Labandeira, Conrad Senior Research Geologist and Curator of Fossil Arthropods

Positions

Interactions between plants and insects in the fossil record; terrestrial fossil arthropods, particularly insects; evolution of insect mouthparts; fossil insect diversity.

Geographic Focus

Professional Biography

  • The research program of the Labandeira Laboratory encompasses diverse approaches involving an investigation of the fossil record of insects, plants, and their associations. The principal directions of this research are: (1) the role that the origin and radiation of novel plant groups and attendant trophic resources had on plant-dependent insects; (2) the short-term to long-term impact that instantaneous extinction events had on the associations between plants and insects; (3) the consequences that more geochronologically prolonged changes in global climate had on insect herbivory patterns and strategies via changes in vegetation composition and structure; and (4) documentation of the dynamics of specific associations between plant-host species and their dependent insect-herbivore species during long stretches of geologic time. These data are being integrated with complementary studies by evolutionary biologists for formulating a more complete, historical perspective regarding how the two most diverse terrestrial groups of organisms have associated in time to generate the bewildering diversity of associations we see today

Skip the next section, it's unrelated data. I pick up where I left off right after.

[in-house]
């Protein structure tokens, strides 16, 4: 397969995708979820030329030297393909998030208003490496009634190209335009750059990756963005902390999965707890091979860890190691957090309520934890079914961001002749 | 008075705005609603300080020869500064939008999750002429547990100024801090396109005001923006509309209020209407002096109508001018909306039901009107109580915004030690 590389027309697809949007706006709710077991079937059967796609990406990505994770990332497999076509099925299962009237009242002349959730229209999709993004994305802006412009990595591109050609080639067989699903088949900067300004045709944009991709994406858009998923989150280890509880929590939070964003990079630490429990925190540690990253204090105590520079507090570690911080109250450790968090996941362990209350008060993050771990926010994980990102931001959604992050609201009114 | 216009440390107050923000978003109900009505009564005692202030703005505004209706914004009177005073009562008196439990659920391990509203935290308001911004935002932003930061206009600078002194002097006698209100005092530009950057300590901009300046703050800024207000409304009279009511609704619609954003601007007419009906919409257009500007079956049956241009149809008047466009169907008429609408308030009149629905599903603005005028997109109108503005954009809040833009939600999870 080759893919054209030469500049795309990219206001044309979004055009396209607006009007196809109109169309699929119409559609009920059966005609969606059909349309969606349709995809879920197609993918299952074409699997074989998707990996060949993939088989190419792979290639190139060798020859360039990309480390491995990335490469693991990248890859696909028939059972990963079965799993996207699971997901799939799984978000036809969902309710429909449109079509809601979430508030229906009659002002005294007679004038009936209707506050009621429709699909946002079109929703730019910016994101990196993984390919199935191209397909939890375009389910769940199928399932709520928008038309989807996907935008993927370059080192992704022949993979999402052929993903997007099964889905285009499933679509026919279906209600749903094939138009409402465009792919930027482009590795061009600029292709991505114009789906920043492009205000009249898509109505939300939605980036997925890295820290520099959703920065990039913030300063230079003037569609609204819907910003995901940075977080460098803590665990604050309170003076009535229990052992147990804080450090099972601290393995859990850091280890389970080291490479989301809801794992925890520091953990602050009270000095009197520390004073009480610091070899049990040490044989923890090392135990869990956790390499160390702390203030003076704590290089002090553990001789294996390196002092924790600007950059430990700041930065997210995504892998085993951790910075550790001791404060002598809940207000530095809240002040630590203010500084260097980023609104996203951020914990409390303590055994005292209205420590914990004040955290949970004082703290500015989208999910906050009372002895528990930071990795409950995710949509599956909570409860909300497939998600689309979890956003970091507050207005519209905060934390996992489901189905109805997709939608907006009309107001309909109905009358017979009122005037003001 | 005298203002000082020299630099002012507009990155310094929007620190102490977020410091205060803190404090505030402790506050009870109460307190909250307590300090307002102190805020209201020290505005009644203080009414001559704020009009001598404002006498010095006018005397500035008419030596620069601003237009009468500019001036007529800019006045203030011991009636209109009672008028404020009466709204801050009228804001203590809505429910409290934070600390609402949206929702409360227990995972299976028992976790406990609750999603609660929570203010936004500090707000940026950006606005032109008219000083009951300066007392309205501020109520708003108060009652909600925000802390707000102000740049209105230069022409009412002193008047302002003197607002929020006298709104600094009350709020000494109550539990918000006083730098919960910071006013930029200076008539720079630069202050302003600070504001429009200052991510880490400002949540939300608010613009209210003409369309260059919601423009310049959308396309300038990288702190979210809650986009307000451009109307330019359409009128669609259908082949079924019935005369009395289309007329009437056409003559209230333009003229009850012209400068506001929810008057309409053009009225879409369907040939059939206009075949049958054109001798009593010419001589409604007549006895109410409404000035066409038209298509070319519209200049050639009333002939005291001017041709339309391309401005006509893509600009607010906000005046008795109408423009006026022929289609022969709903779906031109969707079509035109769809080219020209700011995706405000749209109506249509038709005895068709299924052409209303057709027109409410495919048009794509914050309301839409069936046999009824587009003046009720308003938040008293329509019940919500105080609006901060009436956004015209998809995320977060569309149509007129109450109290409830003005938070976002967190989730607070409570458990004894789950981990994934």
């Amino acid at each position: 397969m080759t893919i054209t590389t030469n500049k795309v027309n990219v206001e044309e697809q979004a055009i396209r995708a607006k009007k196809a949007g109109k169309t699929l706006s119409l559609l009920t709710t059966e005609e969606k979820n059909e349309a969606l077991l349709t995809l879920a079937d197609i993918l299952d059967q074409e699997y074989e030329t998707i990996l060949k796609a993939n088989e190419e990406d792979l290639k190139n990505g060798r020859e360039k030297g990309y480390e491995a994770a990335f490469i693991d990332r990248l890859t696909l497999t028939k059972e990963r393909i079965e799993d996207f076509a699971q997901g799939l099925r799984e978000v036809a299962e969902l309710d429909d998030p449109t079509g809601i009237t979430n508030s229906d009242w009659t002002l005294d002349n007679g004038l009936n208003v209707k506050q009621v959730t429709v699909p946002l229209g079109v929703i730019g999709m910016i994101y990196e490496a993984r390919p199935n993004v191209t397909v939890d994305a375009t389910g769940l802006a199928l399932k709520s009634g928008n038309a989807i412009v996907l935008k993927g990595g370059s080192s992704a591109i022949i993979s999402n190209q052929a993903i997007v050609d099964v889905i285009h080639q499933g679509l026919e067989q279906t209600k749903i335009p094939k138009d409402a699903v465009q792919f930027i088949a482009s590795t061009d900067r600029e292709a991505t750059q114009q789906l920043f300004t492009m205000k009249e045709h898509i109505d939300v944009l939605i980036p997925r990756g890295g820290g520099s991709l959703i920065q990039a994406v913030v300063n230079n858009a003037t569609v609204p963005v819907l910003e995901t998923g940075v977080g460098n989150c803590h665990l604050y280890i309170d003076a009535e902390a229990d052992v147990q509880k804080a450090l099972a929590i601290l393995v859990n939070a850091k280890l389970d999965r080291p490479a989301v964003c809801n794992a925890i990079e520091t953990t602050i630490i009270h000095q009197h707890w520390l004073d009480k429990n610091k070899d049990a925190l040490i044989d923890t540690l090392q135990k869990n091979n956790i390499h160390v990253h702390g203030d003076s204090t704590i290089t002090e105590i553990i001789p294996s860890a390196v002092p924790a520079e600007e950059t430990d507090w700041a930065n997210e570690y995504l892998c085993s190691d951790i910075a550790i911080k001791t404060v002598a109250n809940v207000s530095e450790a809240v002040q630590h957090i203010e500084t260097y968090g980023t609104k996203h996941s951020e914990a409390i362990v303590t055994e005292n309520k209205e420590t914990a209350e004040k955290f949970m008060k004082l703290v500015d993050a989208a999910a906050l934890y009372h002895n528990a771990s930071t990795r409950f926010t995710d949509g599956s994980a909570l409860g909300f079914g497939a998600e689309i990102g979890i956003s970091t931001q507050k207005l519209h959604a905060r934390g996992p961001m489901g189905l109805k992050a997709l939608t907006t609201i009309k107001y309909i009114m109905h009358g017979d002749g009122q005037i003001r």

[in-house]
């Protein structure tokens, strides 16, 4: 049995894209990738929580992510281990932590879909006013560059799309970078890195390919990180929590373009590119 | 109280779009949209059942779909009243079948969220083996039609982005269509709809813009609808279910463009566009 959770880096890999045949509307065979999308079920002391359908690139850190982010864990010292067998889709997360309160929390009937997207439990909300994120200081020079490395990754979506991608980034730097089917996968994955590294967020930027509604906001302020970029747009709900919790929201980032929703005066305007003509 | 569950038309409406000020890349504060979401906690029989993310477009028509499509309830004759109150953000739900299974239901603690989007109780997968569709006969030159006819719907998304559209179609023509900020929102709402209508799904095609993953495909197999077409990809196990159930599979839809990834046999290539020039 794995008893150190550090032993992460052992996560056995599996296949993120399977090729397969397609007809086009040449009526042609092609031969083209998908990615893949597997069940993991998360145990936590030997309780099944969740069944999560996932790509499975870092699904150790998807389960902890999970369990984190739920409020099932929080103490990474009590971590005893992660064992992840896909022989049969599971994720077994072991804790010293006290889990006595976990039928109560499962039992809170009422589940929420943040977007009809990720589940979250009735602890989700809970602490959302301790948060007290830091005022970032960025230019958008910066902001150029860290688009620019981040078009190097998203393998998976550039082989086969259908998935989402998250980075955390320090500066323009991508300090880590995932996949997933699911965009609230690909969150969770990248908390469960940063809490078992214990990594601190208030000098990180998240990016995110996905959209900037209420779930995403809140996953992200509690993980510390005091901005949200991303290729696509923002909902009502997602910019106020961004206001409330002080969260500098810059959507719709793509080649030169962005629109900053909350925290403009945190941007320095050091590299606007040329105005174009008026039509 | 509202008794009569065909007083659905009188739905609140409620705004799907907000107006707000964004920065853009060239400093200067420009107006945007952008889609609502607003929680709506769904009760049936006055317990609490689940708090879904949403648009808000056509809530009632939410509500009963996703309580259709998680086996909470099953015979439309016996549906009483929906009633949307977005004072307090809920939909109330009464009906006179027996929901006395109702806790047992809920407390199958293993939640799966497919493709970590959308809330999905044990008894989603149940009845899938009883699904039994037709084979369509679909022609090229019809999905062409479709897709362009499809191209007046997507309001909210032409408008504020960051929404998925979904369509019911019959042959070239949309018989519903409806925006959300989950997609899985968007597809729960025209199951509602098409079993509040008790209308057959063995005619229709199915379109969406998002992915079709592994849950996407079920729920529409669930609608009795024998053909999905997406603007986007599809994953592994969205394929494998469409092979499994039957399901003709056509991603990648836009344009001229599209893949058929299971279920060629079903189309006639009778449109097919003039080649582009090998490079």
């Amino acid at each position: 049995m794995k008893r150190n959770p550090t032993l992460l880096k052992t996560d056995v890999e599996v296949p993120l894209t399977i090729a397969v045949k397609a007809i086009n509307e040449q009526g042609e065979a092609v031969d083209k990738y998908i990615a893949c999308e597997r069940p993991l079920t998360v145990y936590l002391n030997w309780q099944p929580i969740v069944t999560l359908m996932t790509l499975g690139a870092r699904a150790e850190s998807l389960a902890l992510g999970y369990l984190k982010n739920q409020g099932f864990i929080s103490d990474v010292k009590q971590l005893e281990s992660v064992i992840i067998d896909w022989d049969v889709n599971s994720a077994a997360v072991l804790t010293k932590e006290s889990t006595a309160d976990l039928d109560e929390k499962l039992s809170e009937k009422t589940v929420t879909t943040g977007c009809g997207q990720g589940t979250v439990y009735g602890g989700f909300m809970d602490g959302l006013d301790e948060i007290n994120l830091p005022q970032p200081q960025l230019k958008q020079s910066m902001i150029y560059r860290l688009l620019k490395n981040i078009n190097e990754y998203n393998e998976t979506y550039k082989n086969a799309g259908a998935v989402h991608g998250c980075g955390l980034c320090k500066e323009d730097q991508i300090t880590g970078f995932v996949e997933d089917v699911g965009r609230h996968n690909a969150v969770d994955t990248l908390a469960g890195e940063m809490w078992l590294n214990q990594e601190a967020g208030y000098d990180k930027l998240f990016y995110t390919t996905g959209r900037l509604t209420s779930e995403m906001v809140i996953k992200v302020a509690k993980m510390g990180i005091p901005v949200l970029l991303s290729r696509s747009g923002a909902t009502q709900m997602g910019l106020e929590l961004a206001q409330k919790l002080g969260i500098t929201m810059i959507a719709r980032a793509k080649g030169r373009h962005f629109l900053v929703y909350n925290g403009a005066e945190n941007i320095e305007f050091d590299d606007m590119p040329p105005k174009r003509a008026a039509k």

Public Biography

  • The fundamental question that encompasses my research is the following: How is it that insects and vascular plants have come to dominate virtually all land and freshwater environments? Specifically, how is this 420-million-year-old pattern of terrestrial monopolization reflected in the historical record of plants, insects, and their associations? The answer involves a fossil record that provides valuable information for long-term trends regarding feeding (trophic) structure in fossil assemblages, associational trends among trophically linked plant and insect lineages, the development of component communities (that is, a plant host and all of its dependent species), and ultimately ecosystem evolution. However, this line of investigation is quite new and is rooted in two different, albeit complementary, approaches. The first is examination of the evolutionary biology among extant plants and their associates, either at the ecological level of examining trophic interactions, or at the evolutionary level of documenting phylogenetic patterns in associated lineages of plant and insect species. Such actualistic studies have made considerable strides in revealing long-term evolutionary processes and often have generated insights into processes inherent in true coevolution. 

awards and honors